(Bloomberg) -- As China’s cash-strapped private developers avoid buying land to build homes during the industry’s unprecedented slump, one group has emerged to prop up the ailing market. 

Local government financing vehicles, or LGFVs, snapped up more than half of residential land sales last year, spending 2.2 trillion yuan ($324 billion), according to a tally by Guangfa Securities Co. last week. 

“LGFVs and national state-owned developers have dominated the land market,” said Liu Shui, research director at China Index Holdings. “National private players have almost vanished from land buying under liquidity pressure.” 

The trend has helped to shore up the finances of local governments that rely on land sales for much of their revenue. But it has also stoked concerns that municipalities are using LGFVs to support land values, while adding to debts of the entities and raising questions over prospects for developing the sites as housing demand plummets.

Antan Credit Rating Co., a firm based in Hubei province, said in a note last month that 79% of the land LGFVs bought at auctions was at the reserve price, suggesting that the transactions were mainly intended to prevent the market from collapsing.

And there was no sign that LGFVs were letting up on their purchases even after the government unveiled steps to support financing for property developers late in the year. The entities made up 65% of land sales in the final quarter, up from 43% in the first.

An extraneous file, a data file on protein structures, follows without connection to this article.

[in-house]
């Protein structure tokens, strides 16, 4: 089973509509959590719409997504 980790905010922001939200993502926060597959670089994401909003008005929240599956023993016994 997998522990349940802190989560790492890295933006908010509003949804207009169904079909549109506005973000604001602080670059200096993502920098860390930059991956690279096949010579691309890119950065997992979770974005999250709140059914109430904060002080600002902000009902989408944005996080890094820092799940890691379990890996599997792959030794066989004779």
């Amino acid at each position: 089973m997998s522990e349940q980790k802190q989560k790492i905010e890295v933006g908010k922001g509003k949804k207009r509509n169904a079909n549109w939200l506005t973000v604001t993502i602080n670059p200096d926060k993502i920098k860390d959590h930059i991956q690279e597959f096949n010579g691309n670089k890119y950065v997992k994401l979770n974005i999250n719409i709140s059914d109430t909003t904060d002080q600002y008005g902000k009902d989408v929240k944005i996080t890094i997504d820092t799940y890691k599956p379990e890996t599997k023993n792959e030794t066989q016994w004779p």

Despite LGFVs’ buying, local government income from land sales slumped 23% to 6.69 trillion yuan last year, the lowest annual take since 2018, according to official data. Once the cost of selling the land was subtracted, local governments only made 312 billion yuan from the transactions last year, two-thirds less than in 2021. Revenue from deed taxes also slid 22% from 2021.

Weakening land sales helped push China’s overall budget deficit to a record 8.96 trillion yuan last year, putting local governments in an increasingly poor fiscal position, according to Bloomberg calculations based on Ministry of Finance data. The deficit was larger than the previous record of 8.72 trillion yuan in 2020, when the economy was battered by the initial Covid outbreak, the calculations showed. 

--With assistance from Fran Wang and James Mayger.

©2023 Bloomberg L.P.